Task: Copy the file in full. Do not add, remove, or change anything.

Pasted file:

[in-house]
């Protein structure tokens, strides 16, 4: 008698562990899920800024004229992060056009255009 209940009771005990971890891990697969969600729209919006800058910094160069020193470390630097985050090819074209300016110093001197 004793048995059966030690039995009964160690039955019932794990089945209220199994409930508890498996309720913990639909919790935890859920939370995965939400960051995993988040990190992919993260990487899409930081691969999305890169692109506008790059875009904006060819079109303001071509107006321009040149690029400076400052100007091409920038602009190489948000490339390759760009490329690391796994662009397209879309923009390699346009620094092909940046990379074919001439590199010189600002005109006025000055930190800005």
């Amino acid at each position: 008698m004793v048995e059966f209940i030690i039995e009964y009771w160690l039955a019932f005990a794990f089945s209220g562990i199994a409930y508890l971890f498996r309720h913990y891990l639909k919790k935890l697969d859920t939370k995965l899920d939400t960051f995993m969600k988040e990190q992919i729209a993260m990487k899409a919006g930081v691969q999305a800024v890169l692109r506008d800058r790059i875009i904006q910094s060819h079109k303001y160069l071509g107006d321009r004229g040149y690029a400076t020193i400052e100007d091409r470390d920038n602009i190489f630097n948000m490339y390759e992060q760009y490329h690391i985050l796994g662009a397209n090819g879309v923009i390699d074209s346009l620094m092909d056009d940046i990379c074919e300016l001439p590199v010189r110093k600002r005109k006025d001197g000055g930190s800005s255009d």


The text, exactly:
[in-house]
């Protein structure tokens, strides 16, 4: 008698562990899920800024004229992060056009255009 209940009771005990971890891990697969969600729209919006800058910094160069020193470390630097985050090819074209300016110093001197 004793048995059966030690039995009964160690039955019932794990089945209220199994409930508890498996309720913990639909919790935890859920939370995965939400960051995993988040990190992919993260990487899409930081691969999305890169692109506008790059875009904006060819079109303001071509107006321009040149690029400076400052100007091409920038602009190489948000490339390759760009490329690391796994662009397209879309923009390699346009620094092909940046990379074919001439590199010189600002005109006025000055930190800005």
């Amino acid at each position: 008698m004793v048995e059966f209940i030690i039995e009964y009771w160690l039955a019932f005990a794990f089945s209220g562990i199994a409930y508890l971890f498996r309720h913990y891990l639909k919790k935890l697969d859920t939370k995965l899920d939400t960051f995993m969600k988040e990190q992919i729209a993260m990487k899409a919006g930081v691969q999305a800024v890169l692109r506008d800058r790059i875009i904006q910094s060819h079109k303001y160069l071509g107006d321009r004229g040149y690029a400076t020193i400052e100007d091409r470390d920038n602009i190489f630097n948000m490339y390759e992060q760009y490329h690391i985050l796994g662009a397209n090819g879309v923009i390699d074209s346009l620094m092909d056009d940046i990379c074919e300016l001439p590199v010189r110093k600002r005109k006025d001197g000055g930190s800005s255009d």